Welcome to the Public Works blog.

Public Works is UNISON Scotland's campaign for jobs, services, fair taxation and the Living Wage. This blog will provide news and analysis on the delivery of public services in Scotland. We welcome comments and if you would like to contribute to this blog, please contact Kay Sillars k.sillars@unison.co.uk - For other information on what's happening in UNISON Scotland please visit our website.

Thursday, 15 November 2018

How Councils Get Their Money

Can’t tell your NDR from your GRG? Then help is at hand. In plenty of time for this year’s budget, on December 12th, the Scottish parliament’s information team have produced a guide to local government finance. It will help non-finance professionals understand how much money local authorities have to spend, the various sources of that money and how it is distributed across authorities.

First things first: NDR is Non Domestic Rates, frequently referred to as business rates and GRG is General Resource Grant. This is the money that the Scottish government allocates to local authorities. GRG is the bulk of local authority budgets.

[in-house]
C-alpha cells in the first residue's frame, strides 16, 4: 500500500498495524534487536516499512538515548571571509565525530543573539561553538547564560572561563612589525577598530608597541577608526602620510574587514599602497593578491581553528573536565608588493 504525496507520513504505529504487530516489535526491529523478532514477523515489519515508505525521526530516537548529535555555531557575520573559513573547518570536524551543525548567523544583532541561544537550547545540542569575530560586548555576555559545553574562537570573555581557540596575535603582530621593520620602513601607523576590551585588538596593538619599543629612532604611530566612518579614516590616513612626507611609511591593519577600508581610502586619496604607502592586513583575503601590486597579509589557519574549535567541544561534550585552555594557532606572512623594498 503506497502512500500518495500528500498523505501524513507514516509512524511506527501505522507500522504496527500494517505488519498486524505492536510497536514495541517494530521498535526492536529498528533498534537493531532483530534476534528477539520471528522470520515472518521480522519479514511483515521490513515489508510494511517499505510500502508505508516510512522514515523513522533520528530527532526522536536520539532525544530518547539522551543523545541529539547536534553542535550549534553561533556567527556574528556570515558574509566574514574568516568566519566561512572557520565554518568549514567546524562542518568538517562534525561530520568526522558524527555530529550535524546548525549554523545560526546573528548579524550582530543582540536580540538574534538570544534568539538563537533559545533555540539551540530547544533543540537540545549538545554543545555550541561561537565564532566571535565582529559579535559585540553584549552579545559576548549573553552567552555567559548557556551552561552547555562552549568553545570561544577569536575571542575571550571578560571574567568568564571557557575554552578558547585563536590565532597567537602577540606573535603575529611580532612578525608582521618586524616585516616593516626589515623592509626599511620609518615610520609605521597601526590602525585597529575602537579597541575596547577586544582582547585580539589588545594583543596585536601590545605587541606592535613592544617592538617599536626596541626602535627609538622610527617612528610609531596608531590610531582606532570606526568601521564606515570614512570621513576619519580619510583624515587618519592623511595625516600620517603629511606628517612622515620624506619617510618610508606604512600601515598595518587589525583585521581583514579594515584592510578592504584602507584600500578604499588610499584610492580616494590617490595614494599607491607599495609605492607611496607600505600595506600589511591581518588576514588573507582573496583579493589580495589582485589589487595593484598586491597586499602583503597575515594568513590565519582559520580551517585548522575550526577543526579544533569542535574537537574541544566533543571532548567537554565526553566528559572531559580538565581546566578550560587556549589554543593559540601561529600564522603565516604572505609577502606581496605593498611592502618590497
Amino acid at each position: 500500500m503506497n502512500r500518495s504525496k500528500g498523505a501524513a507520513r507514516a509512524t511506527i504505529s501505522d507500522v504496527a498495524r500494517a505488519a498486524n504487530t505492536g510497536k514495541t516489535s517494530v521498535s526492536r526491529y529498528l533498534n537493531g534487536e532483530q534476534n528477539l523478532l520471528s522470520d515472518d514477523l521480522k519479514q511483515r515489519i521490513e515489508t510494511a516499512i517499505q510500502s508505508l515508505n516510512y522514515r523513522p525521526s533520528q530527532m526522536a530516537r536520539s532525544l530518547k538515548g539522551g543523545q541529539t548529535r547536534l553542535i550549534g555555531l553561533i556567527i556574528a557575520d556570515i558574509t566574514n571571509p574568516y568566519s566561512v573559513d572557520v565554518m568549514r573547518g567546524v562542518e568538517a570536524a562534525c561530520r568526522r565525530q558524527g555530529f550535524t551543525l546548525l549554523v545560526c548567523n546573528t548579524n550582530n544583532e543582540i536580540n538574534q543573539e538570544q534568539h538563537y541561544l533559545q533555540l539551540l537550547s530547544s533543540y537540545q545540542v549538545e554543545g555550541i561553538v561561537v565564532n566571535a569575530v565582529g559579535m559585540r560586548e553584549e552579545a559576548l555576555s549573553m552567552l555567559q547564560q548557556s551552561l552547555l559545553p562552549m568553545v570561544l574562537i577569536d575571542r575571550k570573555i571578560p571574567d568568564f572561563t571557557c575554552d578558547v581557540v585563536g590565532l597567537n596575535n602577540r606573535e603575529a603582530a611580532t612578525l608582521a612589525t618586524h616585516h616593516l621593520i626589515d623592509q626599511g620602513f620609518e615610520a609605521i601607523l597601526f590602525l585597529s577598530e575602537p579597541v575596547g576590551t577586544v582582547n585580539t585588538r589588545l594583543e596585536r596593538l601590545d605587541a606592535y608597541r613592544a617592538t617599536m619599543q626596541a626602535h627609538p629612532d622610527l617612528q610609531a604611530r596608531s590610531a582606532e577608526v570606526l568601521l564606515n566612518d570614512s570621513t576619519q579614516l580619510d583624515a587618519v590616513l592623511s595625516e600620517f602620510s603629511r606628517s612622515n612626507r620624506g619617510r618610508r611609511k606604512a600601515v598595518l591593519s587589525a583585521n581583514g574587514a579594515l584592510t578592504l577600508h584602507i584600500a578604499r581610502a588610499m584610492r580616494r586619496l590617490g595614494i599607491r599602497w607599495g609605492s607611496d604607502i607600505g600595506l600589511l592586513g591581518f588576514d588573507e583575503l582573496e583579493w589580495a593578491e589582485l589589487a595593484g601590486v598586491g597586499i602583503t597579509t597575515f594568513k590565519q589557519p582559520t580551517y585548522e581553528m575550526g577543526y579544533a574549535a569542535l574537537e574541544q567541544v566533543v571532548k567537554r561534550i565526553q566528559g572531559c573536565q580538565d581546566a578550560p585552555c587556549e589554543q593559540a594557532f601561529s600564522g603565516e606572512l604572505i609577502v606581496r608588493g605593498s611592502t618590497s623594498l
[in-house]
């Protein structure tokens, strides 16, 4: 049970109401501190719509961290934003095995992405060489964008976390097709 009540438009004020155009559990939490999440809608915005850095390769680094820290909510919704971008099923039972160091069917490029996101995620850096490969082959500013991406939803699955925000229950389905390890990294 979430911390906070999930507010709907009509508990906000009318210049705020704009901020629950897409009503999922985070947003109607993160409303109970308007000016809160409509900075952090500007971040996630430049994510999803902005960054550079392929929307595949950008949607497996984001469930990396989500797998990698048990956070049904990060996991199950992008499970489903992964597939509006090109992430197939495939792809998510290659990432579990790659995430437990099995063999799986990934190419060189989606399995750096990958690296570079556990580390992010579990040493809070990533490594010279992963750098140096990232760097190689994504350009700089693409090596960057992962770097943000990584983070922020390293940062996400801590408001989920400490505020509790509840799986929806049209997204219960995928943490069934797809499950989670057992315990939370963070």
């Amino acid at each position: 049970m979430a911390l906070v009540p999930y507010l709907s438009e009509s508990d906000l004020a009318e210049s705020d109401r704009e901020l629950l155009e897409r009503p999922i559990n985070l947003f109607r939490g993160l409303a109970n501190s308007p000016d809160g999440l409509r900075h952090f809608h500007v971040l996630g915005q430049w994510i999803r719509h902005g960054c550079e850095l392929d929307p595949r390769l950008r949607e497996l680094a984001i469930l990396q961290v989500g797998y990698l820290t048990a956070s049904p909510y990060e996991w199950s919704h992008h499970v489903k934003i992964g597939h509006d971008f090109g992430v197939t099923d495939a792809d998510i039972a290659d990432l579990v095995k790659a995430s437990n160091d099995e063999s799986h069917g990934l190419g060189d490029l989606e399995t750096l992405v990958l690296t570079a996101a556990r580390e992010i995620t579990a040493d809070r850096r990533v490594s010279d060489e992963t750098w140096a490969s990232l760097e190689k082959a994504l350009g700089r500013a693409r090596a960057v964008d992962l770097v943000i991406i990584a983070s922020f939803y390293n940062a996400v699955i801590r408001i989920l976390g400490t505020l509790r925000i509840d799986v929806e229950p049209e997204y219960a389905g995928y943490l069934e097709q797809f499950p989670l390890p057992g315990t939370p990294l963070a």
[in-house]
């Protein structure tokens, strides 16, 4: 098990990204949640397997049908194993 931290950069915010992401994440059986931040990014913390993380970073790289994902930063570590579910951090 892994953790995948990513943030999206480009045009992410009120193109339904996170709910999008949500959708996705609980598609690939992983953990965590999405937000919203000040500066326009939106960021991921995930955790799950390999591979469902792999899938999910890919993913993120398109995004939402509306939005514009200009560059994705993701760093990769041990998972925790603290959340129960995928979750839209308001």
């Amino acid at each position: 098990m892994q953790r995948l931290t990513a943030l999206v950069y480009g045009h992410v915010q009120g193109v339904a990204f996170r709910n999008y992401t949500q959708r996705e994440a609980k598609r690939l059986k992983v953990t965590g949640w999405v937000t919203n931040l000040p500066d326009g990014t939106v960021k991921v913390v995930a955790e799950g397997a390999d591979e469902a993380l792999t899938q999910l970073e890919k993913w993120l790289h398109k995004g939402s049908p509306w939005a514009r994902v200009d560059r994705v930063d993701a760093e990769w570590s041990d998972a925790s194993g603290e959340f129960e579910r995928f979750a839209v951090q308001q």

The guide covers revenue spending: the money that pays for the day-to-day running of services. The funding provided for capital (building things) and any money borrowed are not included in the guide.

The guide covers both the money from Scottish government and via local taxes and charges. This includes non domestic rates and council tax. So you can read about how the GRG is arrived at. Which is via "discussions" with COSLA followed by calculation of individual council allocations using “Estimated Service Expenditure" and "Total Estimated Expenditure". On top of those calculations there are “funding floors”. Working out estimated service expenditure involved Grant Aided Expenditure (GAE) which is a “needs based” calculation. Needs based means that is should take account of the relative needs of the populations of each local authority including for example relative poverty rates. Handily there is also more detail on what "Estimated Service Expenditure" etc mean.

Lack of well written papers on the complexities on local government finance make it harder for people to participate in discussions and campaign against cuts to local government budgets. Even a quick read of the two page executive summary will help those trying to make sense of the debate round cuts and service funding. Taking the time to read the full paper would be time well spent.

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